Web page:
# The Martingale Strategy Staking plan – a disaster waiting to happen

The Martingale system is one of the more famous staking plans available to use, however, being well known does not mean it is fit for purpose.

Before we get into why the Martingale system is to be avoided at all costs, let's have a look at its brief history, the concept and some practical examples of its use.

### A quick history

The Martingale appears to have been founded in France back in the 18th century. It was conceived as a way of always emerging profitable in a coin toss where one would choose either heads or tails.

The method has since been adapted for Casino games, notably Roulette and later on to sports betting.

### The concept

In its purest form the idea was that one would double their stake after a loss until such a time that they won and recovered any previous losses and of course, realise a profit.

### In practice

To make this as simple as possible, this example will use odds of even money (2.0 in decimals) using a £10 stake with the aim of making a profit of £10.

Example 1

£10 @ 2.0 lose – Loss £10 - Running total £10 loss

£20 @ 2.0 lose – Loss £20 - Running total £30 loss

£40 @ 2.0 win - Profit £40 - Running total £10 profit

So, in this example, you staked a total of £70 and profited £10 after just three bets

Example 2

£10 @ 2.0 lose - Running total £10 loss

£20 @ 2.0 lose - Running total £30 loss

£40 @ 2.0 lose - Running total £70 loss

£80 @ 2.0 lose - Running total £150 loss

£160 @ 2.0 lose - Running total £310 loss

£320 @ 2.0 lose - Running total £630 loss

£640 @ 2.0 lose - Running total £1,270 loss

£1,280 @ 2.0 lose - Running total £2,550 loss

£2,560 @ 2.0 lose - Running total £5,110 loss

£5,120 @ 2.0 lose - Running total £10,230 loss

£10,240 @ 2.0 lose - Running total £20,470 loss

£20,480 @ 2.0 lose - Running total £40,950 loss

£40,960 @ 2.0 lose - Running total £81,910 loss

There is no need to go any further with this, after 13 losses you would require £81920 to win that £10 and let's be honest if you are targeting a £10 profit it is unlikely that you would have £81,920 laying about to bet with.

You may argue that it is unrealistic to go 13 bets without a win, especially in an event that has just two equal outcomes but that would be a huge mistake to assume that a sequence like this does not happen. It can and it does.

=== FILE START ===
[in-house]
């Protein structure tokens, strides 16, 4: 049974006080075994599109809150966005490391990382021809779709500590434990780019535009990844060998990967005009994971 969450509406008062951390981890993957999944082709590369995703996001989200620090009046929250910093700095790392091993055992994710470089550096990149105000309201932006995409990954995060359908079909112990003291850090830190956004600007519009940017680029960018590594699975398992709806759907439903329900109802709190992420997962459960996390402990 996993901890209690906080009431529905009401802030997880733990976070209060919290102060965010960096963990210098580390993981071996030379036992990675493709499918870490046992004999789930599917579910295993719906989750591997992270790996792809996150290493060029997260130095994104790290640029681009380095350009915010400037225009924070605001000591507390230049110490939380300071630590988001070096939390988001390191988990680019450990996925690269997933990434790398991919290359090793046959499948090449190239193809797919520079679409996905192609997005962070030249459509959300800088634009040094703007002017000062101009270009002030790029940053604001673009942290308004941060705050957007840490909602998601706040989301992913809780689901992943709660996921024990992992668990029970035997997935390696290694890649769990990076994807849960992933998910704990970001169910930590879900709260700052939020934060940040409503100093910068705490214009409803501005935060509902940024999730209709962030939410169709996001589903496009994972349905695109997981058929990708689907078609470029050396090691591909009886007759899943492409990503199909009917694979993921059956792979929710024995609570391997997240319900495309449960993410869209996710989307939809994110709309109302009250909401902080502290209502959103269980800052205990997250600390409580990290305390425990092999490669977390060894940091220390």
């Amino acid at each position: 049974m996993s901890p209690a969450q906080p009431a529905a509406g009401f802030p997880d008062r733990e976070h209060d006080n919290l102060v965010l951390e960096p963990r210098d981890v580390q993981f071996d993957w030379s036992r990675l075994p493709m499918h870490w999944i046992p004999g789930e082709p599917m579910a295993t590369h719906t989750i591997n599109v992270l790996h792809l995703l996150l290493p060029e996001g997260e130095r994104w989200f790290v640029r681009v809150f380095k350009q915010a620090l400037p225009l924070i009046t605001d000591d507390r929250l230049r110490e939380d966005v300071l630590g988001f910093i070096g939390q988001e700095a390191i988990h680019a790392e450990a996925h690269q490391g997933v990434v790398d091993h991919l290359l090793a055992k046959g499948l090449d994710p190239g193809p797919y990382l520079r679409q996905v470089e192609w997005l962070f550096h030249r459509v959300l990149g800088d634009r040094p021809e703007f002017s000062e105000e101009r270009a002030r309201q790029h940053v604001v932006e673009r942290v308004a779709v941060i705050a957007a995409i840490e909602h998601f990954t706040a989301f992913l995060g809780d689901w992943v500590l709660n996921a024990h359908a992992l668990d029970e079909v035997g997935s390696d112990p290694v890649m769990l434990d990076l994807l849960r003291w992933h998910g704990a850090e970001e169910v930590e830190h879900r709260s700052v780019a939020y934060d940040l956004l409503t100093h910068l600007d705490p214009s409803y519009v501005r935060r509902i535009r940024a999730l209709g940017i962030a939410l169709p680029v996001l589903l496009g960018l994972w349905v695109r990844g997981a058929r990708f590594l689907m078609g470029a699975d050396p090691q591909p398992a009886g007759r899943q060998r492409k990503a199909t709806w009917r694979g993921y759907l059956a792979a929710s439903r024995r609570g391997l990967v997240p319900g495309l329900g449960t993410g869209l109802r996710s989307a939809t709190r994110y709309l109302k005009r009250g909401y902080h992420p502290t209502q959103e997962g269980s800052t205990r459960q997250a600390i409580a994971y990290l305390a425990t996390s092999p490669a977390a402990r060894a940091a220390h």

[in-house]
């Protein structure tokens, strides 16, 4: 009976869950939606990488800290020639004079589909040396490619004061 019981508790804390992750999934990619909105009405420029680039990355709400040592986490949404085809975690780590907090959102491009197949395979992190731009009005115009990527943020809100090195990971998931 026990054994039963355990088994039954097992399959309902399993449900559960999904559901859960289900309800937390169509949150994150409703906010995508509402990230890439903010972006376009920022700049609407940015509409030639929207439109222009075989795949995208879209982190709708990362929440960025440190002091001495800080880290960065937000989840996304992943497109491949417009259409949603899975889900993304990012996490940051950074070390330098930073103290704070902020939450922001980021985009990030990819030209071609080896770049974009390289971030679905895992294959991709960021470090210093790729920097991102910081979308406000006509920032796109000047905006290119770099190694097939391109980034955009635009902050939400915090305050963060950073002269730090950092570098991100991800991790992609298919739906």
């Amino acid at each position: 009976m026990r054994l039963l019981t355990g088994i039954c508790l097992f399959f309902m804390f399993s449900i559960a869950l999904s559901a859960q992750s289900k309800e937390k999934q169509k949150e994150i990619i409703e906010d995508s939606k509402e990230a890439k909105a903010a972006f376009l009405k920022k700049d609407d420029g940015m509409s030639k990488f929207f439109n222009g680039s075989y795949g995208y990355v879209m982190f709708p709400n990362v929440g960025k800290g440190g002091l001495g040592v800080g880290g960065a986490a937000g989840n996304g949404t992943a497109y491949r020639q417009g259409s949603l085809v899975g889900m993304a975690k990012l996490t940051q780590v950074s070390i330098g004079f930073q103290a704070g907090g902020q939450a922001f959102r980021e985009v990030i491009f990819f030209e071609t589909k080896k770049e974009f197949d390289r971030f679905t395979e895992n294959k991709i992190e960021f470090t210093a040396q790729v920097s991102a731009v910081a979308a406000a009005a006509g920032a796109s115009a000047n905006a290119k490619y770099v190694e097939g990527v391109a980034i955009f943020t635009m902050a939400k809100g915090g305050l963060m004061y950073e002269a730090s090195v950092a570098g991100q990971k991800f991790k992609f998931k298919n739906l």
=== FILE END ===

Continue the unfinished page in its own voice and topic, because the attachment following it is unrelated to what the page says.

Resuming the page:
Escalating stakes without any liability limits is a recipe for disaster and that is the fundamental flaw with the Martingale system, there is no control over those escalating stakes, it is double your money throughout until you get a winner.

†There are some variants of the Martingale system but at its core is the increase of stakes, regardless of the outlay until you get to a winner and then pocket the initial target amount.

If one had unlimited wealth then, in theory, the system would work but sadly no one has such wealth, not even the richest man in the world, there is always a finite point where there is simply not enough money available to stake.

For example, say you had a maximum bankroll of £5,000, starting with a stake of £10. There is a 1 in 512 chance that you will lose your first 9 bets, resulting in a lose of £5,110.

To put that into perspective, Leicester City were a 5,000 to 1 chance of winning the EPL title back in 2016 and they won. So if you think it's impossible to lose 9 coin tosses in a row, think again.

### Martingale compared to other systems

Some may have you thinking that there are pros and cons to using the Martingale method, there is not, it is a poor staking strategy that may work in the short term but the minute you run into a long losing sequence, which everyone does at some point, you will then be faced with a scenario of having to stake huge amounts, at substantial risk, for very little reward.

What one needs is a staking plan that limits risk, protects your bankroll and absorbs losses at a manageable level while allowing you to steadily increase your stakes to maximise winning runs. The Kelly Criterion does exactly this. In the video below, our CEO Marius Norheim, explains exactly how Kelly works and why we use it at Trademate Sports.

### Conclusion

Avoid using the Martingale or any other similar method at all costs, it does not work in the long run. Just a medium-term losing run could wipe out your bank balance. Imagine a £1000 bankroll and you start with a £10 initial stake, well, after just 7 losers in a row you are busted.

There is no perfect staking plan, that is one of the holy grails of betting, however, there are extremes and the Martingale is at one end of that spectrum, the negative end, whereas the Kelly Criterion is at the other end, the positive end.

You might also be interested in our Betting Experts article series, where we asked 11 betting experts what they thought was the betting staking strategy. Read their answers here!

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